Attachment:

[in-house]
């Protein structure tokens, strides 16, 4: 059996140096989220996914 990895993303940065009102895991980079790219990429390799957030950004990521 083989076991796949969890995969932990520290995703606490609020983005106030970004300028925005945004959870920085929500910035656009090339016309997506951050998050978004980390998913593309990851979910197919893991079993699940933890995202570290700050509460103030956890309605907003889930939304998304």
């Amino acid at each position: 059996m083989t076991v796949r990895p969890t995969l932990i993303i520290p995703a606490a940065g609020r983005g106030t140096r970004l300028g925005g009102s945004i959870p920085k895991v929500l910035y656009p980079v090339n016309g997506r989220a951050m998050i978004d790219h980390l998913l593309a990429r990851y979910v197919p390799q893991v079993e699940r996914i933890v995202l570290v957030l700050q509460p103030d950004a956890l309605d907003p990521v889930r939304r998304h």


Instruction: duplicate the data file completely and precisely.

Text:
[in-house]
């Protein structure tokens, strides 16, 4: 059996140096989220996914 990895993303940065009102895991980079790219990429390799957030950004990521 083989076991796949969890995969932990520290995703606490609020983005106030970004300028925005945004959870920085929500910035656009090339016309997506951050998050978004980390998913593309990851979910197919893991079993699940933890995202570290700050509460103030956890309605907003889930939304998304």
């Amino acid at each position: 059996m083989t076991v796949r990895p969890t995969l932990i993303i520290p995703a606490a940065g609020r983005g106030t140096r970004l300028g925005g009102s945004i959870p920085k895991v929500l910035y656009p980079v090339n016309g997506r989220a951050m998050i978004d790219h980390l998913l593309a990429r990851y979910v197919p390799q893991v079993e699940r996914i933890v995202l570290v957030l700050q509460p103030d950004a956890l309605d907003p990521v889930r939304r998304h």